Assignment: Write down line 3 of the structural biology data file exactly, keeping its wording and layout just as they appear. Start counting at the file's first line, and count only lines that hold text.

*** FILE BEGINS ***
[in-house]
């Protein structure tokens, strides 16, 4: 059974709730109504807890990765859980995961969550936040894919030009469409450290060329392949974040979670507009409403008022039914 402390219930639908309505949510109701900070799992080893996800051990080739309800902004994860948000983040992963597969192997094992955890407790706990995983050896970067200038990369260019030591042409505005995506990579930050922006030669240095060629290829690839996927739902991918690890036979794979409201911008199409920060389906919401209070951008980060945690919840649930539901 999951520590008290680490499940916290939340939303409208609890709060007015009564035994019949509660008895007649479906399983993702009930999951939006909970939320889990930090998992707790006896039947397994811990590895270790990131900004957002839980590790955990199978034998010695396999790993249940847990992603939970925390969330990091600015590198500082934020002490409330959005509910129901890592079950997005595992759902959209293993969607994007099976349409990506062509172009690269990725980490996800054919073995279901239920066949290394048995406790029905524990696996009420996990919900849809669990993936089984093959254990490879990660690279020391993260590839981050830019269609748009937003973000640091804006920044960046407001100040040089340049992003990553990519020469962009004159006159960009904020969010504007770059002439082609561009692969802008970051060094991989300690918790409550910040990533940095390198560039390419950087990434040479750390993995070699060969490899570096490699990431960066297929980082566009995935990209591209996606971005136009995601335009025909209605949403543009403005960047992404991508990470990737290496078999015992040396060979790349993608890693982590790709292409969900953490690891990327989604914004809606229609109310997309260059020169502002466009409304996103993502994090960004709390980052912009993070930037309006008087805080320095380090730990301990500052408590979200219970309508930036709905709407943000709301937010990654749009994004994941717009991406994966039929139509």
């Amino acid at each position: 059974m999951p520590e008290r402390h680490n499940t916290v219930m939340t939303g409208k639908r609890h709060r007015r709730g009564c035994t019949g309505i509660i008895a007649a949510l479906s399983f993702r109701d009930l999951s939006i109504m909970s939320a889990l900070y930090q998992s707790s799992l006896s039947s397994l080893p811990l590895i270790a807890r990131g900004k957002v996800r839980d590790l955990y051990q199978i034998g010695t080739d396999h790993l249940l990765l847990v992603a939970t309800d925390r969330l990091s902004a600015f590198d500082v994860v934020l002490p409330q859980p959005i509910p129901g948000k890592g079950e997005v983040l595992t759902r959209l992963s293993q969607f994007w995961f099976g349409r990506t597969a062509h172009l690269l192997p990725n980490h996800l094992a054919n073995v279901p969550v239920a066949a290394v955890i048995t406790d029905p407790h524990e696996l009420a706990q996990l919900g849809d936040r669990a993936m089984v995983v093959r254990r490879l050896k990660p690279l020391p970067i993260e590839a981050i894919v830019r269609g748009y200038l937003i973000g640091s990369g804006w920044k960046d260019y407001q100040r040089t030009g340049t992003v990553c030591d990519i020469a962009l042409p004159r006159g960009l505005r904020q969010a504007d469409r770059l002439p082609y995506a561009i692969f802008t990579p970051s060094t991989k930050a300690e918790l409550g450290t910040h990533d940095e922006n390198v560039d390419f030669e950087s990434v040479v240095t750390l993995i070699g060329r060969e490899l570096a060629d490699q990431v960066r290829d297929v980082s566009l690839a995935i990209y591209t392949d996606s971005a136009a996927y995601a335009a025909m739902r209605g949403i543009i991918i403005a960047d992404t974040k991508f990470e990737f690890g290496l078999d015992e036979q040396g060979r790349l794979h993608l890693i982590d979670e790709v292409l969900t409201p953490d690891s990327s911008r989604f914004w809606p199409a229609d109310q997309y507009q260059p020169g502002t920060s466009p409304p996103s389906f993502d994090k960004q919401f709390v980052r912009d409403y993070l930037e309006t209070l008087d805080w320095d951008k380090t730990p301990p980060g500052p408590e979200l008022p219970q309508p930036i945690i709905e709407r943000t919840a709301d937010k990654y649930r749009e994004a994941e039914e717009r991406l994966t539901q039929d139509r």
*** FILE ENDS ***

């Amino acid at each position: 059974m999951p520590e008290r402390h680490n499940t916290v219930m939340t939303g409208k639908r609890h709060r007015r709730g009564c035994t019949g309505i509660i008895a007649a949510l479906s399983f993702r109701d009930l999951s939006i109504m909970s939320a889990l900070y930090q998992s707790s799992l006896s039947s397994l080893p811990l590895i270790a807890r990131g900004k957002v996800r839980d590790l955990y051990q199978i034998g010695t080739d396999h790993l249940l990765l847990v992603a939970t309800d925390r969330l990091s902004a600015f590198d500082v994860v934020l002490p409330q859980p959005i509910p129901g948000k890592g079950e997005v983040l595992t759902r959209l992963s293993q969607f994007w995961f099976g349409r990506t597969a062509h172009l690269l192997p990725n980490h996800l094992a054919n073995v279901p969550v239920a066949a290394v955890i048995t406790d029905p407790h524990e696996l009420a706990q996990l919900g849809d936040r669990a993936m089984v995983v093959r254990r490879l050896k990660p690279l020391p970067i993260e590839a981050i894919v830019r269609g748009y200038l937003i973000g640091s990369g804006w920044k960046d260019y407001q100040r040089t030009g340049t992003v990553c030591d990519i020469a962009l042409p004159r006159g960009l505005r904020q969010a504007d469409r770059l002439p082609y995506a561009i692969f802008t990579p970051s060094t991989k930050a300690e918790l409550g450290t910040h990533d940095e922006n390198v560039d390419f030669e950087s990434v040479v240095t750390l993995i070699g060329r060969e490899l570096a060629d490699q990431v960066r290829d297929v980082s566009l690839a995935i990209y591209t392949d996606s971005a136009a996927y995601a335009a025909m739902r209605g949403i543009i991918i403005a960047d992404t974040k991508f990470e990737f690890g290496l078999d015992e036979q040396g060979r790349l794979h993608l890693i982590d979670e790709v292409l969900t409201p953490d690891s990327s911008r989604f914004w809606p199409a229609d109310q997309y507009q260059p020169g502002t920060s466009p409304p996103s389906f993502d994090k960004q919401f709390v980052r912009d409403y993070l930037e309006t209070l008087d805080w320095d951008k380090t730990p301990p980060g500052p408590e979200l008022p219970q309508p930036i945690i709905e709407r943000t919840a709301d937010k990654y649930r749009e994004a994941e039914e717009r991406l994966t539901q039929d139509r």